After two weeks of talks and partying, delegates at the UN climate summit in Durban agreed to meet again for further talks and partying around the dream of a global climate treaty.Shawn Lawrence Otto in the (liberal) Minnesota Post blames, well, groups and people like NOfP:
As expected, an informal coalition of major emitters such as the USA, China, India and Russia won the battle at the climate talks early on Sunday when they succeeded in delaying any binding decisions on CO2 emissions caps for years to come.
That postponed the danger of a legally binding climate treaty that would force major nations to impose extremely costly restrictions on cheap energy and thus their economic growth. "Business as usual" is now the unofficial motto of international climate policy.
With the enduring standoff in international climate diplomacy almost certain to continue, even environmentalists agree that the Kyoto Protocol will continue only as an empty shell. Europe’s political isolation on CO2 emissions has deepened, with Canada yesterday dropping out of the Kyoto Protocol and Japan and Russia too considering abandoning the sinking ship.
Even before the start of the Durban talks, the Basic countries -- China, India, South Africa and Brazil -- had announced that any future agreement must be based on the next report by the Intergovernmental Panel on Climate Change, which will not be published until 2014, and a review of the UN climate convention -- not due to happen before 2015.
In truth, a global agreement on binding emissions caps is unlikely to ever materialise. By demanding an annual climate fund of $100bn (£64.2bn), together with billions worth of technology transfers, the Basic nations and their allies have kicked the ball into the West’s court, knowing full well that their key condition is not going to be met.
Perhaps most concerning for future negotiations is the apparent erosion of the status of science as an arbiter of the reality of climate change and the basis for public policy decisions. Future agreements will no longer be based on the scientific advice of the IPCC but instead decisions will only be informed by the science.Uh, Shawn, might that be because the science has been errenously alarmist, unsettled, and flat-out wrong. At the same time, science has been tainted by scandals, especially the apparently paid-for conclusions of climate alarmists. Simply put, "science" eroded itself.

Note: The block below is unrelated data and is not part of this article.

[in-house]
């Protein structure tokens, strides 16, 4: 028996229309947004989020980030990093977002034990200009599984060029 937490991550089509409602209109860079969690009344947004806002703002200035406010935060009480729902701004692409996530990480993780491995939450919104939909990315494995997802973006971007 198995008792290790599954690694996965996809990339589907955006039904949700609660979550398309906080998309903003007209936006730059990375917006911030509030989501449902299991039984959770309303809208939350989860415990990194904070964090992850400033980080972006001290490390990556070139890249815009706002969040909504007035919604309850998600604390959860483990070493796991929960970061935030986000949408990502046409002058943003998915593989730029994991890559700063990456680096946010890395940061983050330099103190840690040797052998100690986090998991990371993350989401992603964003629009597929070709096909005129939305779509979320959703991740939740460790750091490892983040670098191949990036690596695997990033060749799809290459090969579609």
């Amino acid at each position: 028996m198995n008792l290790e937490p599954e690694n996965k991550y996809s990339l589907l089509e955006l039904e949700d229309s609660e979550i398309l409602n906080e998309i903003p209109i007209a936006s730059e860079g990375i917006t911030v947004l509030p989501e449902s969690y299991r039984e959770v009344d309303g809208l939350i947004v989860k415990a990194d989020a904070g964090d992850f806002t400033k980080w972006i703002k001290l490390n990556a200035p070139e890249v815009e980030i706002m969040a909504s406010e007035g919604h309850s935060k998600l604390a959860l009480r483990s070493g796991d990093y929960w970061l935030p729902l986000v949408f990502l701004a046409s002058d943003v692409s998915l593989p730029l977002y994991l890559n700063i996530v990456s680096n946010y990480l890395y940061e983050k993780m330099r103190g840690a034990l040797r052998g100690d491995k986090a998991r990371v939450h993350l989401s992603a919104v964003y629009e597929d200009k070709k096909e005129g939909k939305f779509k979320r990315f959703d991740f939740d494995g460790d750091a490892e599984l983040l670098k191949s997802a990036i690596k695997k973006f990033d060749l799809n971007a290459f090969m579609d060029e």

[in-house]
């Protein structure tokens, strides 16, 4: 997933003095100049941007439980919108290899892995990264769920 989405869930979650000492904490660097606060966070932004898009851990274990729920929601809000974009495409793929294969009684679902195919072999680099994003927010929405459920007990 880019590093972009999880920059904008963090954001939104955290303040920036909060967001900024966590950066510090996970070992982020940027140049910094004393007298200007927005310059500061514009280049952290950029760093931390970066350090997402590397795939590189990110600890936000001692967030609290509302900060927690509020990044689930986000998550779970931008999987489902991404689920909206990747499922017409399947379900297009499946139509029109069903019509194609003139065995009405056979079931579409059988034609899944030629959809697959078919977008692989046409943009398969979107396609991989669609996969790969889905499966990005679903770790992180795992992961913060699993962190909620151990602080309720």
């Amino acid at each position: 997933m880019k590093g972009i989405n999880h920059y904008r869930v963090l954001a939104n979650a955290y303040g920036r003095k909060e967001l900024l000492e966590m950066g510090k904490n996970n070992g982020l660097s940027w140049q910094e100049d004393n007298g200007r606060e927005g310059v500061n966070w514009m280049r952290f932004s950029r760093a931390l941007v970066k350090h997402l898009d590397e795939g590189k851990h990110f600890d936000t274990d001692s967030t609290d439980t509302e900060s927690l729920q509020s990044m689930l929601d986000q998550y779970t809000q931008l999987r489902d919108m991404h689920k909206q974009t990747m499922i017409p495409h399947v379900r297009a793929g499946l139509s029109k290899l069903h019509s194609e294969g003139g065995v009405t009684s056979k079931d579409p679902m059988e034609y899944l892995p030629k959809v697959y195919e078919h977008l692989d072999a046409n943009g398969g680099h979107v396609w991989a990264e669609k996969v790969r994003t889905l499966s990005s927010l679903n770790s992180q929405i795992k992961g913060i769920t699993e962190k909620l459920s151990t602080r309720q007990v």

What this means is unclear but the motives are not. Science is the only even-handed basis for public policy decisions in a non-authoritarian government. The only alternative basis to the knowledge created by science, which is based on measurements of the real world, is the assertion of authority based on either belief or opinion, but neither of them are knowledge-based.
This new language appears to be carving out a further erosion of science's status as the fairest basis for public policy and leaving more room for authoritarian and denialist arguments to gain a foothold in future treaty negotiations.
And anointing science as "the only even-handed basis for public policy decisions in a non-authoritarian government" is in fact a plea for government by authoritarian scientists, not elected officials and their advisers. That's another word for that: fascism--albeit in the service of wealth redistribution. Consideration of economics -- adaptation and abatement -- might be a better way.
Thankfully, Durban did nothing, delaying alarmist dictatorial ambitions probably for ever:
[T]he Durban talks were saved from total collapse after India and China agreed to language that accomplishes the remarkable double feat of ensuring that the world will never do anything to avert climate "catastrophe"--while keeping alive the illusion that it will.And the agreement contains a "vital get-out clause" that Greenpeace International executive director Kumi Naidoo says makes Durban a "voluntary deal that has been put off for a decade."
It's hard to imagine a better result. Well, maybe two decades.